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federal reserve economic illusion

From Birch Gold Group

It’s been 10 years since Washington Mutual, Lehman Brothers, and other financial institutions went bust. When that happened, thousands lost their jobs.

The real estate market dried up, and the mortgage industry’s exotic loan products put subprime buyers out on the streets.

In September 2008 the stock market crashed at an unprecedented rate, costing many investors and retirees their livelihoods.

The Great Recession may go down in history as the worst stock market crash of the 21st century. But a peculiar “illusion” raises serious questions…

Most people will say the economy has grown to record heights. After all, the DOW closed at 7552.29 on November 20th, 2008.

As this is being written, the DOW sits at a record high 26674.18. But this comes after dropping drastically, and struggling since January 2018 to reach the former record.

Even median household income is back over levels not seen since 2007 according to the U.S. Census Bureau, although it’s only about 3% higher (see chart).

real median household income

If one only pays attention to superficial numbers and mainstream media reports, the U.S. economy may appear as if it has grown far beyond any recession risk.

But if you look closer, you’ll see the Fed hasn’t learned much since the worst recession in recent history.

Fed: “The Debt-Fueled Economic Growth Party Will Last Forever!”

On the surface, it may appear like the record growth and illusion of a strong economy will last forever.

But that’s why it’s an illusion. Underneath the illusory debt-fueled growth lies the specter of mistakes made in the years leading up to the 2008 recession.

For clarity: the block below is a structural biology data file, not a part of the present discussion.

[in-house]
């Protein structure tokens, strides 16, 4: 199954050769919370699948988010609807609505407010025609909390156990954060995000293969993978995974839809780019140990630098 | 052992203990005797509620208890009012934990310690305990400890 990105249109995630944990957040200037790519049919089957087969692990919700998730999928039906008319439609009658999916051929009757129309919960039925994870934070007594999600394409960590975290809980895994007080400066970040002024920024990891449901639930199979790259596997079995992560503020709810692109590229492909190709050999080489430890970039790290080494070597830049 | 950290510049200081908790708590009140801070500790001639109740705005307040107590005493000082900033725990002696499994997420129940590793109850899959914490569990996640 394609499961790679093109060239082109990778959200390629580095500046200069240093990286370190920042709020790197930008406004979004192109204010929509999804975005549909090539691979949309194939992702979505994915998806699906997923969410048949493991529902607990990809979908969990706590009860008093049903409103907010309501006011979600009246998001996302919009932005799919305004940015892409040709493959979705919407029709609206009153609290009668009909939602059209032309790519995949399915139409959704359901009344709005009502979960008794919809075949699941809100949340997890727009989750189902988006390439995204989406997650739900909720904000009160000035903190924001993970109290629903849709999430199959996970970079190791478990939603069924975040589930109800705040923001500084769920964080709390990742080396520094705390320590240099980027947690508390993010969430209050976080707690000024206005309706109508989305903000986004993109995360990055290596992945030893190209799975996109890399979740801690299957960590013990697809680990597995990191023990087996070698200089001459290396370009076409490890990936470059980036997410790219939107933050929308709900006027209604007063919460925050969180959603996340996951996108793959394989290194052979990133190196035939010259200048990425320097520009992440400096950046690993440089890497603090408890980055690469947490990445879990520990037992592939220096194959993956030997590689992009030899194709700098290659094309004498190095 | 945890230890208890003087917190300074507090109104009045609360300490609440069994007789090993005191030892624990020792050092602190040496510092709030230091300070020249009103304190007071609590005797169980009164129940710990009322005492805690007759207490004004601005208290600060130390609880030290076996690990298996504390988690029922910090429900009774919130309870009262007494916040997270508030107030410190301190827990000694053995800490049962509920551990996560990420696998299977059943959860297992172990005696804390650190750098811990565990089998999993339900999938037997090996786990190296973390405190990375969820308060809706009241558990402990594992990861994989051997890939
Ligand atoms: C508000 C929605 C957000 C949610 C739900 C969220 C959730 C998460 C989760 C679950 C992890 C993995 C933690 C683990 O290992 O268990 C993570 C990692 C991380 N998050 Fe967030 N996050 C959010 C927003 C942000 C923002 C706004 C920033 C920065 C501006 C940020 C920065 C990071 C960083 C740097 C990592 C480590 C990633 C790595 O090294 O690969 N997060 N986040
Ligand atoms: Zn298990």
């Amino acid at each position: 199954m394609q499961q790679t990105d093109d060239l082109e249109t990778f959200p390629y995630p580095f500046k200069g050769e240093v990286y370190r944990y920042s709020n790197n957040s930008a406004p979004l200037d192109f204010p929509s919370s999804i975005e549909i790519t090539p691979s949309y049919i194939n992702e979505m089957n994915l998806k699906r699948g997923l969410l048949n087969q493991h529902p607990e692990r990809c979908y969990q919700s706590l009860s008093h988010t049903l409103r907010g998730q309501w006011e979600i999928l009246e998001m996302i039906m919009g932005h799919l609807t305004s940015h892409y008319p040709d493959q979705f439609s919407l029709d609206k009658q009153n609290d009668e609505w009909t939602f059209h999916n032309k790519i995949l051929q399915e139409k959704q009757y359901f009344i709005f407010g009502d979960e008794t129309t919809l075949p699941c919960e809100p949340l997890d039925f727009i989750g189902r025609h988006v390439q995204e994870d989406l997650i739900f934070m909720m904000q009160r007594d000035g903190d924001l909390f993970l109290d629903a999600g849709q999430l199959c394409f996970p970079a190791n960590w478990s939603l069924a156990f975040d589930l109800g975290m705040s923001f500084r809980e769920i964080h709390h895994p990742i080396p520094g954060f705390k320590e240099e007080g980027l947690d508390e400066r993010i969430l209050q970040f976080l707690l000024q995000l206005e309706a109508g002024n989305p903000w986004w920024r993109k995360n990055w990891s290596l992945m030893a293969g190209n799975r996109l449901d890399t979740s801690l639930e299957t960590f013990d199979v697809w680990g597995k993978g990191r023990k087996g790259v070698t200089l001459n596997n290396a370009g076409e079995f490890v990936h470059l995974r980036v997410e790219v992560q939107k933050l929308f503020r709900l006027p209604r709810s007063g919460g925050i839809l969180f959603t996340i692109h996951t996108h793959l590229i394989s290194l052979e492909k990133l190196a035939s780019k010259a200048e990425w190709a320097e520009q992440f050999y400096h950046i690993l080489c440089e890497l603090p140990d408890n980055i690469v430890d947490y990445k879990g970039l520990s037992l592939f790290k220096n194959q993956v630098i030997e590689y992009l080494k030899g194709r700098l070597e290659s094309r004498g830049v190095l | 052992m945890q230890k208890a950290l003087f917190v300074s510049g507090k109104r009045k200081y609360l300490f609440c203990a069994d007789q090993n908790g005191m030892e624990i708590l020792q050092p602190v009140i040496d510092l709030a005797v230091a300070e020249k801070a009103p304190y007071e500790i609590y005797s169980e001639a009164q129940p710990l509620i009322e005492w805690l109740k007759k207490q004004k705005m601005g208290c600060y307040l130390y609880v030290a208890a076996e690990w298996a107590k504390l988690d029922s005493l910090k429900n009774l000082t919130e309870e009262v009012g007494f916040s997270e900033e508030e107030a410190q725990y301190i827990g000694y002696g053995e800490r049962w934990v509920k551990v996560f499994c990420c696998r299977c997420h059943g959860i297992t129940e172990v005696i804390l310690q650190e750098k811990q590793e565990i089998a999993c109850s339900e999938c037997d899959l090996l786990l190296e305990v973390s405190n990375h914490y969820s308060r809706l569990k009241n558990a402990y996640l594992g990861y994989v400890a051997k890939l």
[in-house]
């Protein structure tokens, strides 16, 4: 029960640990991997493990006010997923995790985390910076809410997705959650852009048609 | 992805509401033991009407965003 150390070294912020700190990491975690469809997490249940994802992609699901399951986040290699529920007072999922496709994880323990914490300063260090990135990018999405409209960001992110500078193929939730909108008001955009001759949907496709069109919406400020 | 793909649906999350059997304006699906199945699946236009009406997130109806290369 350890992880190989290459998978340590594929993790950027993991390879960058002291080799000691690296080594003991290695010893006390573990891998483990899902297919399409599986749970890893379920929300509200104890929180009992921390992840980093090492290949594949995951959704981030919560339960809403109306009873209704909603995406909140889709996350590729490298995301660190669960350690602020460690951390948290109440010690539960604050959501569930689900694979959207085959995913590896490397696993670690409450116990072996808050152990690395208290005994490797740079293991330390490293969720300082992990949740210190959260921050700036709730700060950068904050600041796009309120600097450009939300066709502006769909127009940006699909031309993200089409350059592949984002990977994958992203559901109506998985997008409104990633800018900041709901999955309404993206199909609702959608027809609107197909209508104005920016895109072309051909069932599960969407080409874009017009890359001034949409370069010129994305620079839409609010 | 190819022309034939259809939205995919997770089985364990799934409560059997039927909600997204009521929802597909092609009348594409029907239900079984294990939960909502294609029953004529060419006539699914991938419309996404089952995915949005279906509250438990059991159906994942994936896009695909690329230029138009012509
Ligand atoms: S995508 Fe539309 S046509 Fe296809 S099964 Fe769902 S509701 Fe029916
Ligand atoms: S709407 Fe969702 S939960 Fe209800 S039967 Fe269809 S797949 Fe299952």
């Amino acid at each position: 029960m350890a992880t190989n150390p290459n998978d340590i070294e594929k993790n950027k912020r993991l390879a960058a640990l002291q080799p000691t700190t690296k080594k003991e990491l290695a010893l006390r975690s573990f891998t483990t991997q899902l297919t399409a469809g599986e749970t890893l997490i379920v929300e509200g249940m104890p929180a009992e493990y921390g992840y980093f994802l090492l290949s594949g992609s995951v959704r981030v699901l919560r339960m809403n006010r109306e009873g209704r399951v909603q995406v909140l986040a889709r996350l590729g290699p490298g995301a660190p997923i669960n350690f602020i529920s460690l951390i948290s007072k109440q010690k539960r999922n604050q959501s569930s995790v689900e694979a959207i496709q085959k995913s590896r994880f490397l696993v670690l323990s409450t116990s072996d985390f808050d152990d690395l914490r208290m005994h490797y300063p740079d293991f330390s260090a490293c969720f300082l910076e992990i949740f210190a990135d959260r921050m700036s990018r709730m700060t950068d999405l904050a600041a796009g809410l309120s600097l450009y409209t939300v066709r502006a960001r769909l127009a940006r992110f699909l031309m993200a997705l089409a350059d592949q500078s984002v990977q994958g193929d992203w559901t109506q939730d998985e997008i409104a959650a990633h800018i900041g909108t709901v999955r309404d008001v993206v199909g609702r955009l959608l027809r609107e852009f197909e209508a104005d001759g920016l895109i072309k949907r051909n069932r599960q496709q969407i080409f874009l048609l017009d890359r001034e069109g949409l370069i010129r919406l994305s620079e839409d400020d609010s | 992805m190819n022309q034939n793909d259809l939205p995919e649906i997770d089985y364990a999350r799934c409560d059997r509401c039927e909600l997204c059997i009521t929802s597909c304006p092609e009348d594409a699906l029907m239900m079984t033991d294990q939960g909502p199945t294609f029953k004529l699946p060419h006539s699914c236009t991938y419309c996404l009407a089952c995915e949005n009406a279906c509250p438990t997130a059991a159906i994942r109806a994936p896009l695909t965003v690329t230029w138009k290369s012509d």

It starts with debt, and lots of it according to Sovereign Man (emphasis ours):

Look at the Land of the Free as a classic example: US GDP is up 38% over the past decade. Great.

But over the same period, the US national debt has increased 122%!

In other words, in the last ten years, the US national debt increased by more than $3 for every $1 increase in GDP.

Total debt is increasing at a rate 3 times faster than the GDP. That’s like riding a bicycle and trying to chase an automobile driving down the freeway. One won’t catch the other.

Even worse, much of that debt is junk debt that has no hope of being paid back. Netflix, Tesla, and other insolvent corporations aren’t likely to cover their obligations.

Yet they still borrow at record low rates, while their stock prices remain at record highs, sometimes based on market hype alone.

But the junk debt “debacle” doesn’t stop there.

After the 2008 Recession the Fed printed money and flooded the market with it. (They did the same thing to recover from the 2001 recession).

They also lowered rates to near-zero after 2008. (Just like the early 2000s).

This “cheap money” had been flowing freely until the Fed finally turned off the QE “spigot” in October 2017. (Similar to the early 2000s before the Recession).

However, this new debt is more concerning than the previous debt because it can’t be refinanced at lower interest rates.

But it gets worse. According to Sovereign Man, the “experts” think 2018 is all “rainbows and buttercups”. But Sovereign Man says they “believe they fixed a problem caused by too much bad debt by facilitating record levels of even worse debt”.

So from 2001 – 2007 garbage debt-fueled “growth” made a lot of people think everything was hunky dory. But history has already proven that wasn’t the case.

And we could be in the same situation again. Except this time, the debt fueling all of this illusory growth is even more toxic.

The QE-financed debt “ditch” is so deep it would take a book to explain it all.

Bottom line, creditors don’t care if you can afford that house or not. Corporations are going to keep doing whatever keeps their businesses afloat, even at your expense.

And the Fed will do whatever it takes to keep their party going, even staying blind to the devastating economic reality that could unfold at any time and affect us all.

Don’t Pay for “Their” Party With Your Financial Future

Like someone who leaves you sitting at a restaurant to pay for the bill, the Fed appears to be oblivious to the potential impact of its myopic economic view.

The debt-fueled growth the U.S. has enjoyed for the last decade is built on a house of cards. When the bill comes due, you could be left paying for it.

If that happens, the situation could be worse than 2008. So don’t wait to prepare your savings.